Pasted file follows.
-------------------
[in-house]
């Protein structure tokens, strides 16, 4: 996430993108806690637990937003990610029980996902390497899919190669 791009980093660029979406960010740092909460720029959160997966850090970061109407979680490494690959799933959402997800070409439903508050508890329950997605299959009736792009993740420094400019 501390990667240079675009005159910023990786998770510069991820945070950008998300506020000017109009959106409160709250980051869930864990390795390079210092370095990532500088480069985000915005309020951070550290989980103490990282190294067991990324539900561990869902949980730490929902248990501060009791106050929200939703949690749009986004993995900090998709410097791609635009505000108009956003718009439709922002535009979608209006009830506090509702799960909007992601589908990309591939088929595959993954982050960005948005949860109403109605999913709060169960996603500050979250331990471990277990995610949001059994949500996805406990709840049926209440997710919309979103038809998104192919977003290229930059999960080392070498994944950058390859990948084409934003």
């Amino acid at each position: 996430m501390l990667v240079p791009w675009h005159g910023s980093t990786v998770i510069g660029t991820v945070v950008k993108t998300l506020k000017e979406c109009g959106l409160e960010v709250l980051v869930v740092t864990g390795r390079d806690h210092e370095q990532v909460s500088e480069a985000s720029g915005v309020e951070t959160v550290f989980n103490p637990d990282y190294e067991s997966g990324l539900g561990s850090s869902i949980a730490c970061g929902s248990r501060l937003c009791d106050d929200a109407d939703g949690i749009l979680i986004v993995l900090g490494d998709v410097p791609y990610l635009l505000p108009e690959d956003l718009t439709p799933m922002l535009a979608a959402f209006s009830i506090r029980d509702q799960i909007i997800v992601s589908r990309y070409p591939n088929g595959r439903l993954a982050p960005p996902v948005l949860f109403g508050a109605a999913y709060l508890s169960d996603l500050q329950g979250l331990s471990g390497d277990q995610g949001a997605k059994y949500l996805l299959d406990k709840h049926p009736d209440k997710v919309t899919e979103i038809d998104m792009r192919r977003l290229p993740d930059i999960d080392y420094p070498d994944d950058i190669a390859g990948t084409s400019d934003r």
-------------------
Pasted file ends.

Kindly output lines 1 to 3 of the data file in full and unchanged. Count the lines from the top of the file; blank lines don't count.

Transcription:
[in-house]
């Protein structure tokens, strides 16, 4: 996430993108806690637990937003990610029980996902390497899919190669 791009980093660029979406960010740092909460720029959160997966850090970061109407979680490494690959799933959402997800070409439903508050508890329950997605299959009736792009993740420094400019 501390990667240079675009005159910023990786998770510069991820945070950008998300506020000017109009959106409160709250980051869930864990390795390079210092370095990532500088480069985000915005309020951070550290989980103490990282190294067991990324539900561990869902949980730490929902248990501060009791106050929200939703949690749009986004993995900090998709410097791609635009505000108009956003718009439709922002535009979608209006009830506090509702799960909007992601589908990309591939088929595959993954982050960005948005949860109403109605999913709060169960996603500050979250331990471990277990995610949001059994949500996805406990709840049926209440997710919309979103038809998104192919977003290229930059999960080392070498994944950058390859990948084409934003």
């Amino acid at each position: 996430m501390l990667v240079p791009w675009h005159g910023s980093t990786v998770i510069g660029t991820v945070v950008k993108t998300l506020k000017e979406c109009g959106l409160e960010v709250l980051v869930v740092t864990g390795r390079d806690h210092e370095q990532v909460s500088e480069a985000s720029g915005v309020e951070t959160v550290f989980n103490p637990d990282y190294e067991s997966g990324l539900g561990s850090s869902i949980a730490c970061g929902s248990r501060l937003c009791d106050d929200a109407d939703g949690i749009l979680i986004v993995l900090g490494d998709v410097p791609y990610l635009l505000p108009e690959d956003l718009t439709p799933m922002l535009a979608a959402f209006s009830i506090r029980d509702q799960i909007i997800v992601s589908r990309y070409p591939n088929g595959r439903l993954a982050p960005p996902v948005l949860f109403g508050a109605a999913y709060l508890s169960d996603l500050q329950g979250l331990s471990g390497d277990q995610g949001a997605k059994y949500l996805l299959d406990k709840h049926p009736d209440k997710v919309t899919e979103i038809d998104m792009r192919r977003l290229p993740d930059i999960d080392y420094p070498d994944d950058i190669a390859g990948t084409s400019d934003r």